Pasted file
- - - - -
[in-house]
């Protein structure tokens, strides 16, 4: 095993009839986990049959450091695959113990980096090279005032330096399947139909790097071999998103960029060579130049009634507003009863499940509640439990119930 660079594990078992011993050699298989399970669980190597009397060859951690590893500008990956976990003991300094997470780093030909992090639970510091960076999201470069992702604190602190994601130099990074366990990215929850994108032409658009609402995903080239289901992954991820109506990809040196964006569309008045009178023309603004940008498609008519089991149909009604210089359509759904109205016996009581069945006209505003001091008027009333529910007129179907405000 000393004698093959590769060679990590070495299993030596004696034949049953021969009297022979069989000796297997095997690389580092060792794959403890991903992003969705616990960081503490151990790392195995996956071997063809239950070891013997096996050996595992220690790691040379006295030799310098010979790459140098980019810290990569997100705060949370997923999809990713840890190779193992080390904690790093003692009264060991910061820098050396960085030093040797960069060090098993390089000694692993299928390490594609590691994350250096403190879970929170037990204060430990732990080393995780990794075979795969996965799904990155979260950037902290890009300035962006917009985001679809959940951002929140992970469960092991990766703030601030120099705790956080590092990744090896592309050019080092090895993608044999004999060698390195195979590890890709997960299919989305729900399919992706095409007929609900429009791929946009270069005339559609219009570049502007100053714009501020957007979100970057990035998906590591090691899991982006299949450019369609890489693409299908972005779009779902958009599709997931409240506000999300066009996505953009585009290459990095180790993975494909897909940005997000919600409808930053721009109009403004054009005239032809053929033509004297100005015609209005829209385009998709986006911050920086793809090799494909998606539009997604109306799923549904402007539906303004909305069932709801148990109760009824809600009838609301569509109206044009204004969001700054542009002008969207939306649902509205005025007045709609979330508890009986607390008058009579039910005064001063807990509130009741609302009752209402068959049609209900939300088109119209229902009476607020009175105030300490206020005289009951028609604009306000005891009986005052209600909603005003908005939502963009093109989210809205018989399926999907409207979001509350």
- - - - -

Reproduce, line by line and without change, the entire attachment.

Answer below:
[in-house]
């Protein structure tokens, strides 16, 4: 095993009839986990049959450091695959113990980096090279005032330096399947139909790097071999998103960029060579130049009634507003009863499940509640439990119930 660079594990078992011993050699298989399970669980190597009397060859951690590893500008990956976990003991300094997470780093030909992090639970510091960076999201470069992702604190602190994601130099990074366990990215929850994108032409658009609402995903080239289901992954991820109506990809040196964006569309008045009178023309603004940008498609008519089991149909009604210089359509759904109205016996009581069945006209505003001091008027009333529910007129179907405000 000393004698093959590769060679990590070495299993030596004696034949049953021969009297022979069989000796297997095997690389580092060792794959403890991903992003969705616990960081503490151990790392195995996956071997063809239950070891013997096996050996595992220690790691040379006295030799310098010979790459140098980019810290990569997100705060949370997923999809990713840890190779193992080390904690790093003692009264060991910061820098050396960085030093040797960069060090098993390089000694692993299928390490594609590691994350250096403190879970929170037990204060430990732990080393995780990794075979795969996965799904990155979260950037902290890009300035962006917009985001679809959940951002929140992970469960092991990766703030601030120099705790956080590092990744090896592309050019080092090895993608044999004999060698390195195979590890890709997960299919989305729900399919992706095409007929609900429009791929946009270069005339559609219009570049502007100053714009501020957007979100970057990035998906590591090691899991982006299949450019369609890489693409299908972005779009779902958009599709997931409240506000999300066009996505953009585009290459990095180790993975494909897909940005997000919600409808930053721009109009403004054009005239032809053929033509004297100005015609209005829209385009998709986006911050920086793809090799494909998606539009997604109306799923549904402007539906303004909305069932709801148990109760009824809600009838609301569509109206044009204004969001700054542009002008969207939306649902509205005025007045709609979330508890009986607390008058009579039910005064001063807990509130009741609302009752209402068959049609209900939300088109119209229902009476607020009175105030300490206020005289009951028609604009306000005891009986005052209600909603005003908005939502963009093109989210809205018989399926999907409207979001509350």